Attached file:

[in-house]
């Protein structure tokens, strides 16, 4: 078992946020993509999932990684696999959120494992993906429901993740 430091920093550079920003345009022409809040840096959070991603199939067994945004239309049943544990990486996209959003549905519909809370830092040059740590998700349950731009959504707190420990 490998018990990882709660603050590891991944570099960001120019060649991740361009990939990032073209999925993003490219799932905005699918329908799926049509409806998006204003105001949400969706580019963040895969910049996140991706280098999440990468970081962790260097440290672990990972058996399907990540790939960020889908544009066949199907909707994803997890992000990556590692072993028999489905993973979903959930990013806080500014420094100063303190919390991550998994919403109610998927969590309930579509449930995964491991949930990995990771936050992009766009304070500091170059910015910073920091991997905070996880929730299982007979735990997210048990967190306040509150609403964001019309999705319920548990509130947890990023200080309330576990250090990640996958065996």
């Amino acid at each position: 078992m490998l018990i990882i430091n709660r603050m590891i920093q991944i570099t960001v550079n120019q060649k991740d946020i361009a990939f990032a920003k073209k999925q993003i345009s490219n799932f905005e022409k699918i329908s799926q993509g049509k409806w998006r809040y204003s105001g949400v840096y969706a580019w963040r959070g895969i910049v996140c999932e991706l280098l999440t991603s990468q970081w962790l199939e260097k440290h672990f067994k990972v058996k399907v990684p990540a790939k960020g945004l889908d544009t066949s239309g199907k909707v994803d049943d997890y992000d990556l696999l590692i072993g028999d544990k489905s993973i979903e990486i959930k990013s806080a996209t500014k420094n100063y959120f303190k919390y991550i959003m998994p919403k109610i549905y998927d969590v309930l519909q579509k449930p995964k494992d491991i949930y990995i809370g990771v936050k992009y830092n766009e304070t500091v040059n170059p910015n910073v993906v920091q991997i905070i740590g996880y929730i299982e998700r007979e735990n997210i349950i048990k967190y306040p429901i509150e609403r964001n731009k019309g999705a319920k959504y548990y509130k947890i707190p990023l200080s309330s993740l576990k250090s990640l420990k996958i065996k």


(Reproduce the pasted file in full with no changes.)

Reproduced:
[in-house]
């Protein structure tokens, strides 16, 4: 078992946020993509999932990684696999959120494992993906429901993740 430091920093550079920003345009022409809040840096959070991603199939067994945004239309049943544990990486996209959003549905519909809370830092040059740590998700349950731009959504707190420990 490998018990990882709660603050590891991944570099960001120019060649991740361009990939990032073209999925993003490219799932905005699918329908799926049509409806998006204003105001949400969706580019963040895969910049996140991706280098999440990468970081962790260097440290672990990972058996399907990540790939960020889908544009066949199907909707994803997890992000990556590692072993028999489905993973979903959930990013806080500014420094100063303190919390991550998994919403109610998927969590309930579509449930995964491991949930990995990771936050992009766009304070500091170059910015910073920091991997905070996880929730299982007979735990997210048990967190306040509150609403964001019309999705319920548990509130947890990023200080309330576990250090990640996958065996």
């Amino acid at each position: 078992m490998l018990i990882i430091n709660r603050m590891i920093q991944i570099t960001v550079n120019q060649k991740d946020i361009a990939f990032a920003k073209k999925q993003i345009s490219n799932f905005e022409k699918i329908s799926q993509g049509k409806w998006r809040y204003s105001g949400v840096y969706a580019w963040r959070g895969i910049v996140c999932e991706l280098l999440t991603s990468q970081w962790l199939e260097k440290h672990f067994k990972v058996k399907v990684p990540a790939k960020g945004l889908d544009t066949s239309g199907k909707v994803d049943d997890y992000d990556l696999l590692i072993g028999d544990k489905s993973i979903e990486i959930k990013s806080a996209t500014k420094n100063y959120f303190k919390y991550i959003m998994p919403k109610i549905y998927d969590v309930l519909q579509k449930p995964k494992d491991i949930y990995i809370g990771v936050k992009y830092n766009e304070t500091v040059n170059p910015n910073v993906v920091q991997i905070i740590g996880y929730i299982e998700r007979e735990n997210i349950i048990k967190y306040p429901i509150e609403r964001n731009k019309g999705a319920k959504y548990y509130k947890i707190p990023l200080s309330s993740l576990k250090s990640l420990k996958i065996k």